burning themselves out at the cost or as the price of trying to keep the health care system running. Eventually, that just has to run out. And I do think that probably plays into a bit of the growing sentiment that, well, the government just wants privatization because I think a lot of us, including myself, struggle to see what does total health care system perhaps look like. What does it look like when there are just literally like, it's not striking, it's not job action. It's just...

people cannot show up to work because we do not have nurses to staff the hospitals. We do not, you know, the money's run out. There are no more travel nurses. The locums all have, you know, fled the country for trips because they're just exhausted from working 100-hour weeks and the local docs are just done. And, you know, the human resource side of this is not infinite. So if that's basically what we're throwing into the fire to keep things running right now, that does have to run out at some point.

I don't know when that point is. I don't know if this is simply a situation of it needs to get so bad that there is enough outcry that the government actually steps in and maybe we salvage things at the last minute. But it certainly isn't a very optimistic outlook and I imagine it has to contribute to people's decision to come to Alberta when they do the similar mental exercises of knowing you're the one being thrown into the fire to keep things afloat until the government gets off their ass and actually decides to do something.

Jordan (33:09.548)
It's interesting of like a thought experiment of where is rock bottom for that. Like, you know, if doctors had a union and we're allowed to strike, I imagine we'd be well past that point where they'd be up in arms picketing currently. Yeah. And so they usually, you know, are often that would kind of be the bottom and then there's forced into action on the top end, but because we don't have that, you know, it just like continues to deteriorate until it gets to the point where patients are up in arms and complaining. And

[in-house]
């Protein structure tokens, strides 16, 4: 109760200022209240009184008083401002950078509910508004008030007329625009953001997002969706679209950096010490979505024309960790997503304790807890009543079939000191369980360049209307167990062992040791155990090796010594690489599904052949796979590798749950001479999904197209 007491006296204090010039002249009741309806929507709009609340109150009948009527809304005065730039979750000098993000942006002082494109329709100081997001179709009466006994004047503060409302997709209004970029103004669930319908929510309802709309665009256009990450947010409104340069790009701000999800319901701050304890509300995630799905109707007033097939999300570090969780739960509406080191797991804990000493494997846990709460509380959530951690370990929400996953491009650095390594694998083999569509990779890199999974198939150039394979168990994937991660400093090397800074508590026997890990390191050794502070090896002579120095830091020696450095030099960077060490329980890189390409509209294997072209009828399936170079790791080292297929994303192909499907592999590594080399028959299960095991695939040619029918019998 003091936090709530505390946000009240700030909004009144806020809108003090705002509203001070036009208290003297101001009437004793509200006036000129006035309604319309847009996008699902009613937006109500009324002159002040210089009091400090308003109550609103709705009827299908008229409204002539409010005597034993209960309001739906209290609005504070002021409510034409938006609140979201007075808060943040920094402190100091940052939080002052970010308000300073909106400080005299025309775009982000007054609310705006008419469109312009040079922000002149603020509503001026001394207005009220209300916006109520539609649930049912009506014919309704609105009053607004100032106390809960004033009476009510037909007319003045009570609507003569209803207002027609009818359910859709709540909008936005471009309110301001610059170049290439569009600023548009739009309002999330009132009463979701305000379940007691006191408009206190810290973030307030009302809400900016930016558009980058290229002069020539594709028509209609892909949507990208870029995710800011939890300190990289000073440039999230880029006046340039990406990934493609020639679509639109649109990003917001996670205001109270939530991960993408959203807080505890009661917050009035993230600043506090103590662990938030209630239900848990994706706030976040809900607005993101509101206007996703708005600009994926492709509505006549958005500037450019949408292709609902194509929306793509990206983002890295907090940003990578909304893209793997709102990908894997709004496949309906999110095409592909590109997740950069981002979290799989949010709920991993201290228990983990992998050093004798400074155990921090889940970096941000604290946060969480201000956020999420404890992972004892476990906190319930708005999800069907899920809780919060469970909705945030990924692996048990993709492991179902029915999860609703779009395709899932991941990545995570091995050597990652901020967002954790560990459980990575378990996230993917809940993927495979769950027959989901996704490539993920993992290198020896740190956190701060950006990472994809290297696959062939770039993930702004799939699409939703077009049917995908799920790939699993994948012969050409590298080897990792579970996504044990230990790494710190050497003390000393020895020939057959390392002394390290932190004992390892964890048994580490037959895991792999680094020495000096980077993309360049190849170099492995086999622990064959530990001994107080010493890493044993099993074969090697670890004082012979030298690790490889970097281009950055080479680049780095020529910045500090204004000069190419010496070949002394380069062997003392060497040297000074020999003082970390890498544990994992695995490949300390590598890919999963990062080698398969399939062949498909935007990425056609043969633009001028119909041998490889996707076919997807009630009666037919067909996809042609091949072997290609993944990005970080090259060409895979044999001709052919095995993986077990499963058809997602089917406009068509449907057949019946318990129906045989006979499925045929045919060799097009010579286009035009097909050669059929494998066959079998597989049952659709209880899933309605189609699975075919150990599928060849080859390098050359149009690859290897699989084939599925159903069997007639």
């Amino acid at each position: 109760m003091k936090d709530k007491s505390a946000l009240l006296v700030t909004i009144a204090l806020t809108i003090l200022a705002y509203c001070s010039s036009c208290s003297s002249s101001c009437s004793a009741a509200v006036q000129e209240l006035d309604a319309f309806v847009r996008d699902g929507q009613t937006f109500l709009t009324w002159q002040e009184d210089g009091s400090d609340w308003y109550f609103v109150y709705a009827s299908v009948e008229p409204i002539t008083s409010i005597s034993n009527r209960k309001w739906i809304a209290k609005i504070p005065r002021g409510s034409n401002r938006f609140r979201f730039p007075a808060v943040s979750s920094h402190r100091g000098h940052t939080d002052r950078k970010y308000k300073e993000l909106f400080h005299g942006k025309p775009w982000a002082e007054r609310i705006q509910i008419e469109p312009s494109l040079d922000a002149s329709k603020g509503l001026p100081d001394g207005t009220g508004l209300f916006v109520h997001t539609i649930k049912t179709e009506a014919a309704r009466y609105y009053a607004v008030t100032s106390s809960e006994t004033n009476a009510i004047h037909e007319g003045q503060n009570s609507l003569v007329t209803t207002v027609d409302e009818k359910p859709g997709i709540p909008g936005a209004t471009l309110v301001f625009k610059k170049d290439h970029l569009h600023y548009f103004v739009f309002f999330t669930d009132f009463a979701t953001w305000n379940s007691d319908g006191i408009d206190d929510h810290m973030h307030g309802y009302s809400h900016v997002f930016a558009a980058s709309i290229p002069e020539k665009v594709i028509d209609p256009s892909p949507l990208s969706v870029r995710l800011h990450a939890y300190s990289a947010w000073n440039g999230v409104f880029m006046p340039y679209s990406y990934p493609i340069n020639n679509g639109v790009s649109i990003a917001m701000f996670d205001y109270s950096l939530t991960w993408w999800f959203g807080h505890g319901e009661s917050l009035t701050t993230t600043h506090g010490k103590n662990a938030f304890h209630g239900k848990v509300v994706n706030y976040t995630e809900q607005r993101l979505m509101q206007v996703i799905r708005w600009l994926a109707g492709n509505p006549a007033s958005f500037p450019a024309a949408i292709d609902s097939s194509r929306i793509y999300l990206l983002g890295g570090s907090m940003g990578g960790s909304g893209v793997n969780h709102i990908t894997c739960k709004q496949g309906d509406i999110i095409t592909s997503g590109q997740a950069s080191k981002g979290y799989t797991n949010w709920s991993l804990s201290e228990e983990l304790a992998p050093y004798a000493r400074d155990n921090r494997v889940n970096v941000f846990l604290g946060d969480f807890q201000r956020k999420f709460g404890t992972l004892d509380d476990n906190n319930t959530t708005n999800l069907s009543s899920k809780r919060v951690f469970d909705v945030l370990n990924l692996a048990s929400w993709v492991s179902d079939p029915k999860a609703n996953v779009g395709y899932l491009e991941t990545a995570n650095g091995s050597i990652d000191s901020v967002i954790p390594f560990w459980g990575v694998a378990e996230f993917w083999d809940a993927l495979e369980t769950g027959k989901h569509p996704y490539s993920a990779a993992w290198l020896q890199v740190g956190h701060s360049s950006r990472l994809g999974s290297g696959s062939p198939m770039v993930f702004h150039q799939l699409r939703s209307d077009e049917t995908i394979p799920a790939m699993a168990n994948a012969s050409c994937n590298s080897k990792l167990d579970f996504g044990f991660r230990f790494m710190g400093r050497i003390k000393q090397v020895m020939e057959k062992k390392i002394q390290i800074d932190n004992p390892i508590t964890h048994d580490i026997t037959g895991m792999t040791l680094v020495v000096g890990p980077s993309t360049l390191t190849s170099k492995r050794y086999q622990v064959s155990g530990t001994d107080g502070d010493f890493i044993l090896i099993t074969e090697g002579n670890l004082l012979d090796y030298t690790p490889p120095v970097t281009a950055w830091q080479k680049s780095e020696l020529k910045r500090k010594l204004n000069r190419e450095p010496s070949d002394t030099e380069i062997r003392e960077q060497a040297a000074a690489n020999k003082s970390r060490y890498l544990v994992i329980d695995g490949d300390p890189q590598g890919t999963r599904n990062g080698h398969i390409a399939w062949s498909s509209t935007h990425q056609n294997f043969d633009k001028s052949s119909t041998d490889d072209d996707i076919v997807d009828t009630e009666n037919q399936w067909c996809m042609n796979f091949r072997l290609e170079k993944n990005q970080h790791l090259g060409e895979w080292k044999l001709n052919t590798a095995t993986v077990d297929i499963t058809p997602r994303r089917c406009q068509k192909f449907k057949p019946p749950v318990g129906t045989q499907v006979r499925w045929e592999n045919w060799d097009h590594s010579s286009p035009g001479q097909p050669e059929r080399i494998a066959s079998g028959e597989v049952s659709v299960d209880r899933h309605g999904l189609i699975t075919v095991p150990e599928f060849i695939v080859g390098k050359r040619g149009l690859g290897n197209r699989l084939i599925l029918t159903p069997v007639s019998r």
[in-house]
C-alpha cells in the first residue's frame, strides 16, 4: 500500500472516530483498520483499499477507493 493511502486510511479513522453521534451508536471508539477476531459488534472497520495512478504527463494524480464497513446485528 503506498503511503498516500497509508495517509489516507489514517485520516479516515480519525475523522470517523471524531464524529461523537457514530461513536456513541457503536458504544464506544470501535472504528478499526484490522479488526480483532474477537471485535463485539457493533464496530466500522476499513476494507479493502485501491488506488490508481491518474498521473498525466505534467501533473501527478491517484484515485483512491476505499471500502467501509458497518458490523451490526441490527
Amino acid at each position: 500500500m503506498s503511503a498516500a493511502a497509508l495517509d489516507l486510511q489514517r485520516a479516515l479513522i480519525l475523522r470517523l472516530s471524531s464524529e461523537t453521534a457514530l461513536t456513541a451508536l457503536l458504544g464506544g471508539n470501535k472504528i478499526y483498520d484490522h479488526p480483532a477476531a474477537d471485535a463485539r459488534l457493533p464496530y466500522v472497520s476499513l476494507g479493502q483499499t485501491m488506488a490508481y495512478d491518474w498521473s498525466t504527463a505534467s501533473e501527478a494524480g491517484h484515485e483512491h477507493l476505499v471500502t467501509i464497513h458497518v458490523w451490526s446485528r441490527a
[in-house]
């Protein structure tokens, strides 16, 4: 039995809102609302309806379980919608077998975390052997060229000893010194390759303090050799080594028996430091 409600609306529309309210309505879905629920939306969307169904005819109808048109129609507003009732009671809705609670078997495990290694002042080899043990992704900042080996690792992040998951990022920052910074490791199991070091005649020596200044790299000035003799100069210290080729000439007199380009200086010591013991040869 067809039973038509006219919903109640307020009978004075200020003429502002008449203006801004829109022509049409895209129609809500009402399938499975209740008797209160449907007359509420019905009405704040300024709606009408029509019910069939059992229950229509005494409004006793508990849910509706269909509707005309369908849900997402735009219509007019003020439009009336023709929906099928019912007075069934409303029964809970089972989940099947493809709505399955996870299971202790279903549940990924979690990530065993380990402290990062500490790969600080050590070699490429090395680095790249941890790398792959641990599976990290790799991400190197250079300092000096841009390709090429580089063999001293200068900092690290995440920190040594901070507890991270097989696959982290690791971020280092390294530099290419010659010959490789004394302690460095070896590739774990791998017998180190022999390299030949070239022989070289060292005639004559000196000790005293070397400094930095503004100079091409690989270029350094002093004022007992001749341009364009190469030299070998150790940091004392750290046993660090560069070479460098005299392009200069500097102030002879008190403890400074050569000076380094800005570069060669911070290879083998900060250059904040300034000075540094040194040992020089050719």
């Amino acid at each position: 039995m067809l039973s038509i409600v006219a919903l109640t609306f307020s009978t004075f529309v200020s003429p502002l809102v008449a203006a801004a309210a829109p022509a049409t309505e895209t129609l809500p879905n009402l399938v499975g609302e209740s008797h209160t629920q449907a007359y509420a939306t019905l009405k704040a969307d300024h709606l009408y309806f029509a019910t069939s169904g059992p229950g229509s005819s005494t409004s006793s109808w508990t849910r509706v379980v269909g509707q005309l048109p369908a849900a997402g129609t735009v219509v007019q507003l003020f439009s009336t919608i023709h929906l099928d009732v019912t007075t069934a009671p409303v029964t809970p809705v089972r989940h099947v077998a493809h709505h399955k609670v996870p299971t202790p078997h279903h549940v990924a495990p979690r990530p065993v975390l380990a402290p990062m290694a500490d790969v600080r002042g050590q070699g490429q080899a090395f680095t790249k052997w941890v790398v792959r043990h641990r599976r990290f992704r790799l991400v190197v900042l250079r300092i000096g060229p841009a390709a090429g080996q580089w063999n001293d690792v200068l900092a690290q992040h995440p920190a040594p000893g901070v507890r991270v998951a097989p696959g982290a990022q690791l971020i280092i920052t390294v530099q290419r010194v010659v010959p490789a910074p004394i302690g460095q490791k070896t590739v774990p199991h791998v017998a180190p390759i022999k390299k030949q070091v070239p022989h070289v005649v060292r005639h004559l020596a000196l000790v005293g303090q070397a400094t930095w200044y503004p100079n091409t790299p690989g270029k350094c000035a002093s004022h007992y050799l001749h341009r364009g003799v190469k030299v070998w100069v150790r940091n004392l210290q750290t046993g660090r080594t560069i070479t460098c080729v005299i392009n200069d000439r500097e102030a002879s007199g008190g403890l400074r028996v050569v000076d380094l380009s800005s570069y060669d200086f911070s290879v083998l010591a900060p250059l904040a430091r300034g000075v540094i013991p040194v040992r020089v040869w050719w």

Parker Vandermeer (33:20.26)
Oh, years ago.

Parker Vandermeer (33:37.699)

Jordan (33:38.368)
advocating enough that voice gets louder that the health systems actually change.

Parker Vandermeer (33:41.682)
Yeah, and what I worry is, you know, the system is so complicated and the people who actually make the decisions so insulated from the patient, that those frustrations, and we already see this, are getting directed to the nursing staff, the allied health, the physician. So on top of, you know, basically being the one sacrifice to keep things afloat,

you're also the one that has to deal with the complaints. And I mean, sometimes those complaints are, you know, people just being grumpy in the waiting room of either your office or the hospital. Sometimes those complaints become more formal and sometimes justified, sometimes not. But, you know, as someone who is doing more and more acute care as part of their practice, it is a big stressor for me of, while you're basically asking me perpetually to do more with less,

there is going to be balls that are dropped just by nature of, well, it's a flawed system and there's issues with it and we don't have proper supports. And then just the fear of, well, if complaints come in, the college is not forgiving and does not account. They don't care that the system is shit. They don't care that there's all these issues. They will crucify a physician without giving it a second thought and not care about the context of the health that they've lived through in the last three years trying to keep things afloat and providing good patient care in that time. So

I really feel for new grads who are both having to go through this whole process of figuring out how do I become an attending physician, which is already a very busy and difficult part of life, but then also needing to do it in a system that is just failing them in every imaginable way right now. So I don't know what rock bottom looks like. I would hope that we can't hit it. I would hope that in such a wealthy and well-off country as Canada, that it would be impossible to actually see just system-wide collapse.

But our government has never failed to impress with how low they can go and how poorly they can function, so maybe we'll get there.

Jordan (35:43.512)
Well, how are you doing it? You know, if you're working a 2.0 and like just going to the absolute ends of the earth to keep the system running, how do you manage that? Like, how are you not burnt out? What kind of vitamins are you taking? How much water you drink every day? What's your secret?

Parker Vandermeer (35:58.282)
Yeah, and I mean, I think the truth is I am burned out and I think a lot of my colleagues are right. And I mean, the people who see me regularly can probably point to periods where I just kind of drop off the face of the planet for, you know, a week or a month at a time, and just like sleep and try to recollect. What I have been doing is not sustainable and I've been, you know, actively trying to cut back. And I would say I am better off than most because as a locum or